= $1,372.00 – Total Amount due at signing of lease.
    35 monthly payments of $404.24

    $ 32,800.00 --> Manufacturers Suggested Retail Price - 1,887.00 --> Discount
    = $ 30,913.00 --> Capitalized Cost
    - 713.96 --> capitalized cost reduction
    = $ 30,199.04 --> Total Net Capitalized Cost
    $ 19,024.00 --> Residual value at end of month
    .00128 --> Money factor
  • laurasdadalaurasdada Posts: 2,720
    Wax? Don't you mean Zaino???

    Sorry, I have a Zaino problem (Z-7 & Z-6 into the dark of a Friday night. Thinking of Z-2 first thing in the morning...). But winter doth approach, ending my season of Zainoing.

    '13 Jaguar XF, '11 BMW 535xi, '02 Lexus RX300

  • you're approaching your leases wrong. You should negotiate the price of the car and find out the MF and residual at another dealer. Never take the deal in the paper. Always negotiate the price of the car and call another dealer to get the Audi lease rates. You can save thousands this way.
  • I have found faults with the new CTS. For the most part, these faults would not rule the new CTS out. The thing is, to my eye, beautiful and seemingly well made (fit and finish wise, at least.)

    I think it is an STS killer and if that does come true, it will probably enter the LPS class. It is, at this moment in time, still a "near" LPS contestant. NOT because I say so, heck it is virtually in the class now by most "measurable" accounts (content wise.)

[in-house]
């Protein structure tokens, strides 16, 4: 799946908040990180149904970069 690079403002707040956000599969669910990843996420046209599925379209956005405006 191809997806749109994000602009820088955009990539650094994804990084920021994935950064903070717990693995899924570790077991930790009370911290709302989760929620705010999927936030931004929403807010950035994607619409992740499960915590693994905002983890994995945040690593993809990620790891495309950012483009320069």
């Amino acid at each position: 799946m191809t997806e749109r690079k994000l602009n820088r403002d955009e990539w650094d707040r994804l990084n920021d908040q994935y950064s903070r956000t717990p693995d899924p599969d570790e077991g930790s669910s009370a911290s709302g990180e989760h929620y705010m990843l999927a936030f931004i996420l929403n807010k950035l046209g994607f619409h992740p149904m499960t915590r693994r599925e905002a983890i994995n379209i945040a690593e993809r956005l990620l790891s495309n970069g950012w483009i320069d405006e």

It is not the most modern, it breaks very little new ground (if any) in the ELLPS or LPS class -- other than its styling. When compared with the LPS class it comes out as a bargain, when compared with the class "the pundits" place it in, however, it is about 15% or so too pricey.

    I do not think it is Cadillac's Phaeton -- indeed, I think it will be thought of as the beginning of a new Cadillac. It will find itself -- if it is forced to play in the LPS class -- the bargain car.

    That may not be enough.

    I would compare the new CTS with the BMW 3, the NEW (not in the US yet) A4 and perhaps an Infiniti or Lexus of the tweener variety as you suggest.